One of the best food stories I’ve ever read was an article in the New Yorker about a cantankerous coffee shop owner by the name of Kenny Shopsin. For many years, Shopsin—owner of Shopsin’s (formerly located in NYC’s Greenwich Village but now relocated to the Lower East Side)—has created epic long menus featuring strangely named dishes (turkey cloud, loco moco) of his own invention, which he then cooks for customers who must follow his many rules, like: no copying your fellow diner’s orders. Eating there may sound stressful, but it’s also brilliant and mad and unique. And despite his aversion to publicity, not long ago Shopsin agreed to write a book that’s just as brilliant, mad and unique as his restaurant. I’ve read it now so many times that it has become one of the cookbooks I can’t live without:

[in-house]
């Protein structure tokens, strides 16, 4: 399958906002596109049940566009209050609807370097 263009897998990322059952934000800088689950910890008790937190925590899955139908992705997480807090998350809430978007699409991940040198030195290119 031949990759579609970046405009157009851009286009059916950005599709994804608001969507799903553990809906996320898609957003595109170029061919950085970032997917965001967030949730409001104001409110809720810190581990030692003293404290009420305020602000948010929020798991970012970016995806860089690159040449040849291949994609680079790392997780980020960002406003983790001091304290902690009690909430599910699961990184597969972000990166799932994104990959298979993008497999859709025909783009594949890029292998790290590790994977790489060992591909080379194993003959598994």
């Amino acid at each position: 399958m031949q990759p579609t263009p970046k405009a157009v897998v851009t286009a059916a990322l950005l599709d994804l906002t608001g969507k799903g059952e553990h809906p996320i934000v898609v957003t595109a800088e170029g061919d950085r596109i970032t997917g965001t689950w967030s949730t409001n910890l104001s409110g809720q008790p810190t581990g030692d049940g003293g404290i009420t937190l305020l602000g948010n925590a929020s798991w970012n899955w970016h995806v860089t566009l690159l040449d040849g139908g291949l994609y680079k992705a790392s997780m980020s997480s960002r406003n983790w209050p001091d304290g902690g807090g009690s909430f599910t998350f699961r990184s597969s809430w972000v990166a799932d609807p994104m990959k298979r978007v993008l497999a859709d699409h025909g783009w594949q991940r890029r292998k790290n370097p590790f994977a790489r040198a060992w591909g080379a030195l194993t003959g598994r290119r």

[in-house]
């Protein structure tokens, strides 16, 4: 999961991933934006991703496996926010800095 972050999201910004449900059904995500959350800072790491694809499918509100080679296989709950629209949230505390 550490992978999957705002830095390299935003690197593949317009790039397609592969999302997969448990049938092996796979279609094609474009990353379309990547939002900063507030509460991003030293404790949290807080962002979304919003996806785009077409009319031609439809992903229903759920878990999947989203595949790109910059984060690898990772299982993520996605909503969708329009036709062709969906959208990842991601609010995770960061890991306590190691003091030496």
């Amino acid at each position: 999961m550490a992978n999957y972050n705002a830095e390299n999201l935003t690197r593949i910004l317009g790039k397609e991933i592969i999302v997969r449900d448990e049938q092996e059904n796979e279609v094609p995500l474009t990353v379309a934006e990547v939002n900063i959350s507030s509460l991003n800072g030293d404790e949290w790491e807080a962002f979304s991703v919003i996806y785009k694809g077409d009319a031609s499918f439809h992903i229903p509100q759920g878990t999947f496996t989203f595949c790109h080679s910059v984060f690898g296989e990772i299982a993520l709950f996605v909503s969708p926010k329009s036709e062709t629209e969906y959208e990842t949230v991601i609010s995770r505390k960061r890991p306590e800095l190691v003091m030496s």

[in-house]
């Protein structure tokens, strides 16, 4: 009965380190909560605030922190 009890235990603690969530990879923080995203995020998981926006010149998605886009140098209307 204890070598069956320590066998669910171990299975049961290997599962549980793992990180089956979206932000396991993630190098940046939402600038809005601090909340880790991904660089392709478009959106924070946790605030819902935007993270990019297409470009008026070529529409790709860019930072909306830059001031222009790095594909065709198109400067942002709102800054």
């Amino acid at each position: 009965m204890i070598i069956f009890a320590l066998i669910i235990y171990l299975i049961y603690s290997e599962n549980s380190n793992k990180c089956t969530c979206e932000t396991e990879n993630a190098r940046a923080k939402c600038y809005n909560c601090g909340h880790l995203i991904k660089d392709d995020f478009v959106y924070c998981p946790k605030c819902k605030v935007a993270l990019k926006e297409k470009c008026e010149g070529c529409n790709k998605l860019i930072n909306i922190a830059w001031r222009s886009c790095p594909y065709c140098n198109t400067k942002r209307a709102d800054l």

7. EAT ME: THE FOOD PHILOSOPHY OF KENNY SHOPSIN by Kenny Shopsin and Carolynn Carreno
So what do I love about this book? There’s the odd retro photography. The detailed explanation of how to make a perfect pancake (which I now follow almost to the letter). His soup recipes. His admission that his infamously delicious pancake batter is actually frozen Aunt Jemima. His stories of running a restaurant alongside his wife and four children, all of whom were raised basically behind the counter. I even love his cranky attitude.
If you can’t get a dose of it in person, then the book is almost as good.